Flickers of lucidity in mainstream press

The recent article “Our volatile age defies spreadsheet strategy” by Gillian Tett in the Financial Times is one illustration that the depth of the crisis is at last starting to shake established certainties:


Here is an extract:

“Ever since the computing revolution took hold on Wall Street and the City of London in the 1970s, finance has been treated not as an art but a science – and banks have operated as if computer models could not just explain the past but predict the future, too.

Now those “quants” and rocket scientists find themselves at sea. Computer models alone can no longer calculate meaningful probabilities about what will happen next in the eurozone.

Instead, what really matters now in places ranging from Finland to Greece are non-quantitative issues such as political values, social cohesion and civic identity.

Above all, the question of “credit” is key to working out whether bonds can ever be repaid. But this is not credit in the mathematical sense by which banks have often defined it (as a projected probability on a chart), but in the old fashioned, Latin – social – meaning (belief).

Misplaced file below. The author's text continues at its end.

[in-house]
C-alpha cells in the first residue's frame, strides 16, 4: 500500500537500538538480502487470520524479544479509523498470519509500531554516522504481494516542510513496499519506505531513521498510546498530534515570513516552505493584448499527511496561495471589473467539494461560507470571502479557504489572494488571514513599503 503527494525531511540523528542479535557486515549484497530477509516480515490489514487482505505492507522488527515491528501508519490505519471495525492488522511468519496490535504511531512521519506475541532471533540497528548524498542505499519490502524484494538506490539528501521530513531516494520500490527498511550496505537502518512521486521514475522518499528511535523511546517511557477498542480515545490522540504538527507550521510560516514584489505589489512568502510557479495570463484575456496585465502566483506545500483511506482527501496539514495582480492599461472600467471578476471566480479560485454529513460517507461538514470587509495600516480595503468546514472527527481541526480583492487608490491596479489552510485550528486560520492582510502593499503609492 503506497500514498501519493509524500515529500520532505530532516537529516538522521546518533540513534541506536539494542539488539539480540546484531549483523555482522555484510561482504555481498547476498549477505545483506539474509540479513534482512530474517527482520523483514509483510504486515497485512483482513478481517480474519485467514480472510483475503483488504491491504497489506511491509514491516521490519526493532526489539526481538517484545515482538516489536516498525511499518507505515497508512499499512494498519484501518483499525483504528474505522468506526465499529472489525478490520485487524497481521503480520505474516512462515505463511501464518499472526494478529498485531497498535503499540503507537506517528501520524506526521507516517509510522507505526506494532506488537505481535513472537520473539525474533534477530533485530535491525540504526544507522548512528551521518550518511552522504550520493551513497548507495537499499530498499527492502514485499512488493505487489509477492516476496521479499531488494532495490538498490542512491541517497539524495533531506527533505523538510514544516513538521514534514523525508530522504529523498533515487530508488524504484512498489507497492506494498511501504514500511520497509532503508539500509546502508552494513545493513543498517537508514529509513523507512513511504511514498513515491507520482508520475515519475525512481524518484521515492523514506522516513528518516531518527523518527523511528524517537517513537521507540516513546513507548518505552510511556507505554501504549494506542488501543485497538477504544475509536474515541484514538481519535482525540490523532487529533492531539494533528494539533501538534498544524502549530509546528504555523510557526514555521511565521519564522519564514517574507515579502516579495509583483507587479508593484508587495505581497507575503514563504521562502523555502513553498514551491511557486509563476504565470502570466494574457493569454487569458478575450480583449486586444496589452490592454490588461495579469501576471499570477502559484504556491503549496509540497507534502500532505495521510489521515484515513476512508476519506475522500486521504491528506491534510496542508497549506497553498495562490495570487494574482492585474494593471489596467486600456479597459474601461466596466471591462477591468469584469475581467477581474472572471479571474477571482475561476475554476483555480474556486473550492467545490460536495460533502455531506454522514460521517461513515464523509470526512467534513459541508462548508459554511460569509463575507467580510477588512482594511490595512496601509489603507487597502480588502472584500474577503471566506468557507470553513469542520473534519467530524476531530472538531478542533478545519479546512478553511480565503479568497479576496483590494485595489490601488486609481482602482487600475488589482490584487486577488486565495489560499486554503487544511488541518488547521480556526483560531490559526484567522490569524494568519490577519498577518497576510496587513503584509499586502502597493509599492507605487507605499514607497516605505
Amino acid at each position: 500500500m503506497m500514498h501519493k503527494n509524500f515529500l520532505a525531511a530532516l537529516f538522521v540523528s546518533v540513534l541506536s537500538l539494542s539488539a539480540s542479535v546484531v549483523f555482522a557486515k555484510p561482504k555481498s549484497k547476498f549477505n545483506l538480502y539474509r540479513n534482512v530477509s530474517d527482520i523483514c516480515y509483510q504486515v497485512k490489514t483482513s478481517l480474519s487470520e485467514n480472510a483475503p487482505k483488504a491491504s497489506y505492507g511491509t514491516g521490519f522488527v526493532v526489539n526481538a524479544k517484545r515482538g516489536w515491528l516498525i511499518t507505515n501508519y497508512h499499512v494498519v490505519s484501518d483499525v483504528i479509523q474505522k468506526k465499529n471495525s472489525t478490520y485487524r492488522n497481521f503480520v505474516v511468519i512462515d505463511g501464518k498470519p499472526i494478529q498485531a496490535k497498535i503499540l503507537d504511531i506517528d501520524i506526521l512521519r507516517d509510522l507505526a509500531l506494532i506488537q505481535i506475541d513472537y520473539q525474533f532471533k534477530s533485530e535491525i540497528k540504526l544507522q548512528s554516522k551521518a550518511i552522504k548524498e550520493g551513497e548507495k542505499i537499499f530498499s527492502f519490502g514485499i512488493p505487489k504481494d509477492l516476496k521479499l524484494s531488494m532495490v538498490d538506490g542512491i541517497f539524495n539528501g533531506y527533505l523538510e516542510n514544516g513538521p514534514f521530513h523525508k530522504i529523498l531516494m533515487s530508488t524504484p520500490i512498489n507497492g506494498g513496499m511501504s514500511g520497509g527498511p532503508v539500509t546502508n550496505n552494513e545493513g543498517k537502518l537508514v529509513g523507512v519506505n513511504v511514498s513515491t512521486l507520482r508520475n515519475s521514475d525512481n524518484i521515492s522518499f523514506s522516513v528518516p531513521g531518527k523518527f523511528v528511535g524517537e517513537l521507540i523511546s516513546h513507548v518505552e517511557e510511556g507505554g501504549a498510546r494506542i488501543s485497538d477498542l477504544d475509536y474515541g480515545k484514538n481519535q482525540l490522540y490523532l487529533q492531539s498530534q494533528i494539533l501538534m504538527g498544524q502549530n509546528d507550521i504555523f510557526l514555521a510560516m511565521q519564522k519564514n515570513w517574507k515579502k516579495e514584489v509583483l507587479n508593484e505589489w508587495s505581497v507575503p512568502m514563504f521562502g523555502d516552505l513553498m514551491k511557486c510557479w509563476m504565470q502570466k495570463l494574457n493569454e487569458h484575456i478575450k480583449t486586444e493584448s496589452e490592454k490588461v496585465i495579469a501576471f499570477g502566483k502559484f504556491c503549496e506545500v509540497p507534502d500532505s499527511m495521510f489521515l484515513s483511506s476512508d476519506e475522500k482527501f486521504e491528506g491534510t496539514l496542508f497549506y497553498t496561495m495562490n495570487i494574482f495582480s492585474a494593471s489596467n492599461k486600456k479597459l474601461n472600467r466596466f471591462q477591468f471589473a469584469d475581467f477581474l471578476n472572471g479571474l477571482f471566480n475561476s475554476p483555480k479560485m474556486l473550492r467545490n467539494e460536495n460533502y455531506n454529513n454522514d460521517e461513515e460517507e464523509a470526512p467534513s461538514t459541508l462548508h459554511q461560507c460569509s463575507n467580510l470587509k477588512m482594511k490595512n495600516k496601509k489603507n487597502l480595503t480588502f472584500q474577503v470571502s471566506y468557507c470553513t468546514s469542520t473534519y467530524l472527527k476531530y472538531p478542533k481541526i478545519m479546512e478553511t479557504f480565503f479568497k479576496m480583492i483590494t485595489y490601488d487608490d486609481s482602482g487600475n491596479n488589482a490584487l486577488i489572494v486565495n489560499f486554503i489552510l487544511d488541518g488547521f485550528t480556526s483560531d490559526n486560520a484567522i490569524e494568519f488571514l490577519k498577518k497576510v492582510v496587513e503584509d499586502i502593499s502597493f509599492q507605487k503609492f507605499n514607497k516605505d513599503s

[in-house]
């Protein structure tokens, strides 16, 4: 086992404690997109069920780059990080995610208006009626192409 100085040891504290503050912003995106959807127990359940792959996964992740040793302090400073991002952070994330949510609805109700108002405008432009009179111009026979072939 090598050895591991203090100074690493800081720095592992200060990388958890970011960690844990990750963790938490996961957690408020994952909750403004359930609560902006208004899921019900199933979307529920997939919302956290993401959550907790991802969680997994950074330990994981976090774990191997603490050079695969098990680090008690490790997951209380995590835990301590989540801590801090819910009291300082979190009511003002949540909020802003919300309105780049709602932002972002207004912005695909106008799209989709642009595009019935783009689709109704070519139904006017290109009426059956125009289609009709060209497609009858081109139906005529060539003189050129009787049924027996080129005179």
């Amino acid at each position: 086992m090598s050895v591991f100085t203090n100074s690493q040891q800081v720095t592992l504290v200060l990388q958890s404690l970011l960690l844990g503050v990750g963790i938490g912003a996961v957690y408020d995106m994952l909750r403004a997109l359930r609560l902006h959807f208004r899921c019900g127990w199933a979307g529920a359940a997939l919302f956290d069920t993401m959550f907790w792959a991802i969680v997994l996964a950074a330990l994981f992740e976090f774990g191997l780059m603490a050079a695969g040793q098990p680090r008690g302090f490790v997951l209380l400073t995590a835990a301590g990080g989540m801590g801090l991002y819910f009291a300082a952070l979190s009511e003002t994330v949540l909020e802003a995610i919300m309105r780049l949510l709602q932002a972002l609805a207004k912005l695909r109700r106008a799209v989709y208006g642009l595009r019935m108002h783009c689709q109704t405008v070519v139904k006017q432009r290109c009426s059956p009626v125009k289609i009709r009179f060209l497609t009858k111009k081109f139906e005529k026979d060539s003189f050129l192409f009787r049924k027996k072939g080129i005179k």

The crucial variable, in other words, is whether voters have faith in their governments and central banks. Do they trust the safety of their banks? Are citizens willing to trust each other, and co-operate, when pain is imposed?”

And the article’s last sentence reveals a budding awareness of reality:

“We have entered a new “age of volatility”, and not just in finance and economics, but in politics and society, too”.

Only reality is much broader and more subtle than anything materialist thinking is able to convey, as regular readers of this blog know very well.

Still, it is encouraging to find in the main press a partial acknowledgement of the extraordinary transition unfolding before our eyes.

Fear not, read papers now and again.



Copyright © Leo Foresta 2012


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